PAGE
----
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projects > across trophic level system simulation (atlss) > landscape/vegetation > project summary
Project Summary Sheet
U.S. Geological Survey, Greater Everglades Science Program: Place-Based Studies
Fiscal Year 2002 Project Summary Sheet
Web Sites: ATLSS.ORG
Location (Subregions & Counties): The total system
Funding (Source): USGS Place-Based Studies
Principal Investigator: Quan Dong, Southeast Environmental Research Center, OE 148, University Park, Florida International University, Miami, FL 33199, USA
Project Personnel: Donald L. DeAngelis, Phone: 305-284-1690 e-mail: email@example.com
Supporting Organizations: USGS/BRD, NPS, ACE, EPA
Associated / Linked Projects: Component of ATLSS Program
Overview and Status: This project is part of the ATLSS Program and focuses on the lower trophic levels of food web in the freshwater marshes of the Everglades; in particular, primary producers and primary consumers. These lower trophic levels provide both food and physical structures of habitats for the more conspicuous, higher trophic level species of the Everglades. Hydrology, nutrient supply, and other environmental forces drive the food web dynamics through bottom-up processes. The lower trophic levels are important for the integrity and health of ecosystems and can serve as important performance measure for the Everglades restoration.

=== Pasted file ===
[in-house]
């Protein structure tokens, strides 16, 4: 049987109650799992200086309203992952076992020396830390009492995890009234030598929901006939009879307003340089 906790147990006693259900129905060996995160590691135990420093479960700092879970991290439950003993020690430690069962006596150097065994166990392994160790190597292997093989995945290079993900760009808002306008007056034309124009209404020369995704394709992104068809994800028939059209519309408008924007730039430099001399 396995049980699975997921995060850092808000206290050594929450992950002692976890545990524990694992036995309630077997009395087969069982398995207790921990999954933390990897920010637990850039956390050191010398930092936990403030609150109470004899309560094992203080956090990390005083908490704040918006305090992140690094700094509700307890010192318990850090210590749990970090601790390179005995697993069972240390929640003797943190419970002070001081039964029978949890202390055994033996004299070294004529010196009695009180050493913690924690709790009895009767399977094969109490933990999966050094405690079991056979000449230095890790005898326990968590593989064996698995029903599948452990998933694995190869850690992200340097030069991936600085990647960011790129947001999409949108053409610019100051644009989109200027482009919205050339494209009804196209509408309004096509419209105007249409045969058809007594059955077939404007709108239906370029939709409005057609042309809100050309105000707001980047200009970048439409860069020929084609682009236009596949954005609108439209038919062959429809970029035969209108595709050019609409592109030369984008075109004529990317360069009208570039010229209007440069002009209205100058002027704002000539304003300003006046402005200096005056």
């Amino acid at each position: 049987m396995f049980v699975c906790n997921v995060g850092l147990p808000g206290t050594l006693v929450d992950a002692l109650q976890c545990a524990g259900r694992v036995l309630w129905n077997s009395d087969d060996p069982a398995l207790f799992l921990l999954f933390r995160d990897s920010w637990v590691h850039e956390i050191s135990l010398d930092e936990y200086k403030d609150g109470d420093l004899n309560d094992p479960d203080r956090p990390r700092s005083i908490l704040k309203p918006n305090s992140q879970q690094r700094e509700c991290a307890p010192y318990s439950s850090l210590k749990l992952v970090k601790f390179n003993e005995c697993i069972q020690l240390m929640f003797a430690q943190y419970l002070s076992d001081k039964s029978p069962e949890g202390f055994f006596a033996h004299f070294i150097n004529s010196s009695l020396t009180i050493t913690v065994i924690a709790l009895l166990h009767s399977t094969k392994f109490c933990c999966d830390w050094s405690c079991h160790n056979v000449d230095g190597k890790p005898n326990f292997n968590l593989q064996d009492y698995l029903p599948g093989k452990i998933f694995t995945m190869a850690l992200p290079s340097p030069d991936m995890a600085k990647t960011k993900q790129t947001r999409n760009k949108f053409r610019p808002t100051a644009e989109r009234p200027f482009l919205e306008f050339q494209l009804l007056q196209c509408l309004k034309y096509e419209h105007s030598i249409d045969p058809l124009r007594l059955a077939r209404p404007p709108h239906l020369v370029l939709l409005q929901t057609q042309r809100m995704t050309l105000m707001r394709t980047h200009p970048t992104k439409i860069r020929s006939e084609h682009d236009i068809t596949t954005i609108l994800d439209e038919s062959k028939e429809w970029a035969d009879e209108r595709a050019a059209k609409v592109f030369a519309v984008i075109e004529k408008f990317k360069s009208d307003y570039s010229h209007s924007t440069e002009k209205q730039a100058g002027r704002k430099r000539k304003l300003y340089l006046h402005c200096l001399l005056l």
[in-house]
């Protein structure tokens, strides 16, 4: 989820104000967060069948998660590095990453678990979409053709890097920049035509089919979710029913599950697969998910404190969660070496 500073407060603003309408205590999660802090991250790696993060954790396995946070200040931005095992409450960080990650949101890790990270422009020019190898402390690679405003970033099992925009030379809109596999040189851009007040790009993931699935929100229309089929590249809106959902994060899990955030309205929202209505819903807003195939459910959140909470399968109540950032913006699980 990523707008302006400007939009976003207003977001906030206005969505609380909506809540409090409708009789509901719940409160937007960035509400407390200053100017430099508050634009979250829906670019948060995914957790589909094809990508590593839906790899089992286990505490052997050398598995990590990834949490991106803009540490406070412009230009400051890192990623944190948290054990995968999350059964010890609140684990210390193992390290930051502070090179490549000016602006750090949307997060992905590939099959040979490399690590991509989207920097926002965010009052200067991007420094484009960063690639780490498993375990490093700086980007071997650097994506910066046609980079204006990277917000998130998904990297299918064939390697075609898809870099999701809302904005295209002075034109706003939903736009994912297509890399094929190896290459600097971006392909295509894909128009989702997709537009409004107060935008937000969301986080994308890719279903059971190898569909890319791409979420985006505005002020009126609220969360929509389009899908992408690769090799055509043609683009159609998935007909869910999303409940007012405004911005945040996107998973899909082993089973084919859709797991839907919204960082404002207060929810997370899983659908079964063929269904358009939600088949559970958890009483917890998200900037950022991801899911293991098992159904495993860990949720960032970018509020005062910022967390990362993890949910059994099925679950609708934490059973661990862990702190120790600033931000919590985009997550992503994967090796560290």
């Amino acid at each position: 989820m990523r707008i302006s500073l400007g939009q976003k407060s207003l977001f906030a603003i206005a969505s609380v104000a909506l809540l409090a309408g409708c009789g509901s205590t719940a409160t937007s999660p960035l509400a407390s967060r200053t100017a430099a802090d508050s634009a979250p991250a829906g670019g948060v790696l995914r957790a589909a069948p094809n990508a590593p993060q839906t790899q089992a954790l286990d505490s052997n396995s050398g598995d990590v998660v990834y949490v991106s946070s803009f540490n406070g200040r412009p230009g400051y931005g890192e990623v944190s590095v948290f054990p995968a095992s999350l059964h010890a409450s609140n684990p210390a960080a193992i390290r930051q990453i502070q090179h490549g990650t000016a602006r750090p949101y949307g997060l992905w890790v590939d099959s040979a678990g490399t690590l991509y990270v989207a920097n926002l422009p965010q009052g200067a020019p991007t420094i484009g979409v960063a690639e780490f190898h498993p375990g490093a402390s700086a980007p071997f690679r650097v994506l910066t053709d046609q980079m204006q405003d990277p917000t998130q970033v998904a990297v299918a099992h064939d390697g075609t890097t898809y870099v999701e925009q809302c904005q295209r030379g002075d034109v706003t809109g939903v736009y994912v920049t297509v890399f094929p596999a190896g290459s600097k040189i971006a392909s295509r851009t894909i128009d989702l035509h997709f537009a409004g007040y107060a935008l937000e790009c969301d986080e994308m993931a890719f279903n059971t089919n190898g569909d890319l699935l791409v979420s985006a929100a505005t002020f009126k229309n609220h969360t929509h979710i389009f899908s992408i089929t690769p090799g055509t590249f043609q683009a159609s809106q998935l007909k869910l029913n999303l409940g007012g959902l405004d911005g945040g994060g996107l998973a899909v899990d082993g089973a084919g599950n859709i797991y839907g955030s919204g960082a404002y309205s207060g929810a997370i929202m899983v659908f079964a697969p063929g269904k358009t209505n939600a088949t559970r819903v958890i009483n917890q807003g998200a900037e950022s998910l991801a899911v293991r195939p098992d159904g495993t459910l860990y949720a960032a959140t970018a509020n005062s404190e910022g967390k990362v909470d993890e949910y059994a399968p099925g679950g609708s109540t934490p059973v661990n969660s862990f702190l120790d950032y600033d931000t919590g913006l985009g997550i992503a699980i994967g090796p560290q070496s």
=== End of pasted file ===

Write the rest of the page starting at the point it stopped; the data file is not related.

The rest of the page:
Needs & Products: Two models were developed for ATLSS. The first was a periphyton model, constructed in order to understand the interactive relationship between periphyton and phosphorus dynamics. The understanding is critical for identification of the phosphorus threshold of ecological imbalance, the design of the periphyton based storm-water treatment areas, the design of dosing studies, and the design of a phosphorus reduction plan. The second was a lower-trophic-level model designed to link hydrological conditions and nutrient supply to the upper trophic levels studied by the ATLSS Program. This model incorporates the periphyton model. In addition to periphyton, the lower trophic levels comprise of five other functional groups: macrophytes, detritus, herbivores, detritivores, and predators. All of the consumers here are aquatic micro- and mesofauna. The lower-trophic-level model synthesizes information and describes dynamics of the trophic interactions. The trophic structure of lower trophic levels can serve as a specific performance measure.
Several major conclusions have derived from the lower trophic level model: 1) more than one steady state may exist, 2) changes to the system may not be reversible without hysteresis (that is, it may take a greater decrease in phosphorus to reverse the changes caused by the previous increase in phosphorus), 3) energy flowing up the detritivorous food chain may support higher level consumers that produce a trophic cascade in the grazing chain, 4) omnivory is common, and 5) phosphorus enrichment may lead to changes in the trophic structure of food web, 6) greatest variability in the trophic groups occurs for hydroperiods of intermediate length, and 7) nonlinearities in the interactions between trophic levels interact with the periodic hydrologic pulsing to create peaks in production of some consumers that have multi-year periods.
Application to Everglades Restoration: The lower trophic level model has been delivered to The University of Tennessee for incorporation into the ATLSS model for freshwater fish, ALFISH. ALFISH will be used in CERP evaluations.
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